Bibliography for GURPS Castle Falkenstein: The Ottoman Empire
As usual with Tom Olam's messages through the Veil, it's interesting to research some of this background independently, from the point of view of our own history. The following books should give some feel for the history and nature of the Ottoman Empire, and related matters. However, do remember that the two worlds are different in some very important ways.
History and Society
The Encyclopaedia of Islam (Brill, 1960).
Barber, Noel. The Lords of the Golden Horn (Macmillan, 1973).
Davison, Roderic C. Reform in the Ottoman Empire (Princeton University Press, 1963).
Freely, John. Inside the Seraglio: Private Lives of the Sultans of Istanbul (Viking, 1999).
Goodwin, Jason. Lords of the Horizons (Chatto & Windus, 1998).
Wheatcroft, Andrew. The Ottomans (Viking, 1993).
Zürcher, Erik J. Turkey: A Modern History (I.B. Tauris & Co., 1993).
See also the Encyclopedia Britannica and other general encyclopedias.
Several of these are modern editions of original period accounts.
Bidwell, Robin. Travellers in Arabia (Hamlyn, 1976).
Blunt, Lady Anne. A Pilgrimage to Nejd (Frank Cass & Co., 1968). First published in 1881.
Burton, Captain Sir Richard F. Personal Narrative of a Pilgrimage to Al-Madinah and Meccah (Darf, 1986). First published in 1855.
Doughty, Charles M. Travels in Arabia Deserta (Dover, 1979). First published in 1888.
Freeth, Zahra, and Winstone, H.V.F. Travellers in Arabia (George Allen & Unwin, 1978).
Arabian Magic and Mysticism
Burton, Sir Richard (translator). The Book of a Thousand Nights and a Night.
Dawood, N.J. (translator). Tales from the Thousand and One Nights (Penguin, 1973).
Irwin, Robert. The Arabian Nights: A Companion (Allen Lane, 1994).
Lane, Edward William. Arabian Society in the Middle Ages (Curzon, 1987). First published in 1883, and actually based on the footnotes to Lane's earlier translation of the Arabian Nights.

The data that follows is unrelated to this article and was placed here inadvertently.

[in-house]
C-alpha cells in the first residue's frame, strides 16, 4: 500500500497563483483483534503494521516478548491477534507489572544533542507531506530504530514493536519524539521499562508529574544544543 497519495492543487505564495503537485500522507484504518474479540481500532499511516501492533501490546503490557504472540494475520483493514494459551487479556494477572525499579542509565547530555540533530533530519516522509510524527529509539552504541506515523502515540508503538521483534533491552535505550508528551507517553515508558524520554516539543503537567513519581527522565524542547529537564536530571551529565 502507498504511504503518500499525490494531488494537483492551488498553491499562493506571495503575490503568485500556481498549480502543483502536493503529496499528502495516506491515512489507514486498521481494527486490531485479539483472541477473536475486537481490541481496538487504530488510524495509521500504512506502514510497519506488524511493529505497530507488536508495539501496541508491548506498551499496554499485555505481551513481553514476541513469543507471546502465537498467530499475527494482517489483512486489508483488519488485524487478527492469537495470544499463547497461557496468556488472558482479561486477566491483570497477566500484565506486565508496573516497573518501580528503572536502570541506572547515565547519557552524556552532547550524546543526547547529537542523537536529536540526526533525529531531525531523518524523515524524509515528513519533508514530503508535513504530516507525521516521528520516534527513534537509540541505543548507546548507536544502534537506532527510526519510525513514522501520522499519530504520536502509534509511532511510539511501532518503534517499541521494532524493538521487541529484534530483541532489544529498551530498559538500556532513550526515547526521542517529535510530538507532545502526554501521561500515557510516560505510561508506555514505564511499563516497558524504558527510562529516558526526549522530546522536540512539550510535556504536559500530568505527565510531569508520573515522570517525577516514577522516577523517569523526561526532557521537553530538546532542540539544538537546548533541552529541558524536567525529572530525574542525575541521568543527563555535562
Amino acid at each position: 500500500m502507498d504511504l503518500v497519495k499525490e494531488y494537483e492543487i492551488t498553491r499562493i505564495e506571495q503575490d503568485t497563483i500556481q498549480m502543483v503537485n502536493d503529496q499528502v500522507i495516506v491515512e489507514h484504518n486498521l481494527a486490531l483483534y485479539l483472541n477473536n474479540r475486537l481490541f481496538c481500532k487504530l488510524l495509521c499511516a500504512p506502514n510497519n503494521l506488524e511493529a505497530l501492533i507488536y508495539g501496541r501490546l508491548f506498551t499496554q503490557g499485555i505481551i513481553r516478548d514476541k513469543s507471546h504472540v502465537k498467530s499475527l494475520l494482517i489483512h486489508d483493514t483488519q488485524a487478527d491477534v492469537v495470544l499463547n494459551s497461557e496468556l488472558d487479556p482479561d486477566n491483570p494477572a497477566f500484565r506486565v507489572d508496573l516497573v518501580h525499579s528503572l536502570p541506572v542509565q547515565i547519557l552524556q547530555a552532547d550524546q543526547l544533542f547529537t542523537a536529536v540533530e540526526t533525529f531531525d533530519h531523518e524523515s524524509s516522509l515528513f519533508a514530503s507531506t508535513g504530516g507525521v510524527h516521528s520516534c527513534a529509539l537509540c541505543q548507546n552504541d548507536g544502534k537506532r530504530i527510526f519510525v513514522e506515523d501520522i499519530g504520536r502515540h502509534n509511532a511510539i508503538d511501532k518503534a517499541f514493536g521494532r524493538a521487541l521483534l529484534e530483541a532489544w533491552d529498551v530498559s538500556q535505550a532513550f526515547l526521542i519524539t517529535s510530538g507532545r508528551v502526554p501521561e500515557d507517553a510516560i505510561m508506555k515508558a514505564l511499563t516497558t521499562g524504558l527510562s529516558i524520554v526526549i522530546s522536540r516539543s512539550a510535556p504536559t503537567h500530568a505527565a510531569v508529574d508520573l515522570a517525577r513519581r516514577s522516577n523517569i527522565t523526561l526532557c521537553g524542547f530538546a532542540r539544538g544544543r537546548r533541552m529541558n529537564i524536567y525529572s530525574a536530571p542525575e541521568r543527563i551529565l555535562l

Lewis, Geoffrey (translator). The Book of Dede Korkut (Penguin, 1974).
Titley, Norah M. Dragons in Persian, Mughal and Turkish Art (British Library, 1981).
Other Game Books
Blackwelder, Kraig. Lost Paths (White Wolf, 2001). A slightly darker image of Arabian magick in the modern world.
Cambias, James L. Arabian Nights (Iron Crown Enterprises, 1994). Adapts ICE's Rolemaster system to the world of the Nights.
Masters, Phil. GURPS Arabian Nights (Steve Jackson Games, 1993). The standard GURPS treatment of the setting. This and the preceding might seem anachronistic when dealing with the Victorian Ottoman lands – but then, the Ottoman Empire was stuck in a medieval rut, especially in the universe of Castle Falkenstein.
There's a lot of "Arabian Nights" fiction of various sorts around, although most of it tends to have a specifically medieval feel and setting. Watch for:
Fraser, George MacDonald. Flashman at the Charge (Granada, 1973). Deals with the Crimean War from a European viewpoint, and with activities in Central Asia, beyond the Ottoman borders. On the other hand, it features swashbuckling secret missions among Muslim tribes and. most important, Count Ignatyev.
Powers, Tim. Declare (William Morrow, 2001). Rather late in period, but it does have Djinn, espionage, and the endgame of the Anglo-Russian Great Game.
The following can be used to gain a "feel" as to how an Ottoman scenario should be run – if not as sources of reliable information.
Casablanca (Michael Curtiz, 1942). The setting is seventy years too late, and African rather than Arabian – but it has the sense of intrigue, and the high-minded hero, for a true Falkenstein Ottoman game, and the villains have the proper Prussian mind-set. Round up the usual suspects.
Grass (Merian C. Cooper, 1925). A silent documentary with images of nomad life at the time of the end of the Ottoman Empire.
Lawrence of Arabia (David Lean, 1962). Also the wrong period, but otherwise essential. A European hero teams up with Bedouin warriors to battle corrupt Ottomans, blowing up railways along the way.
Pascali's Island (James Dearden, 1988). The setting is a little late for Castle Falkenstein, and the mood is a little downbeat. But the central triangle – European Anti-Hero, Ottoman Spy, Female Expatriate – are wonderful character models.
The Thief of Baghdad (Raoul Walsh, 1924). The title has been used for four completely different movies, all set rather early for Falkenstein purposes, but all relevant as sources of specific ideas. The first, a classic silent starring Douglas Fairbanks Sr., is perhaps the most interesting.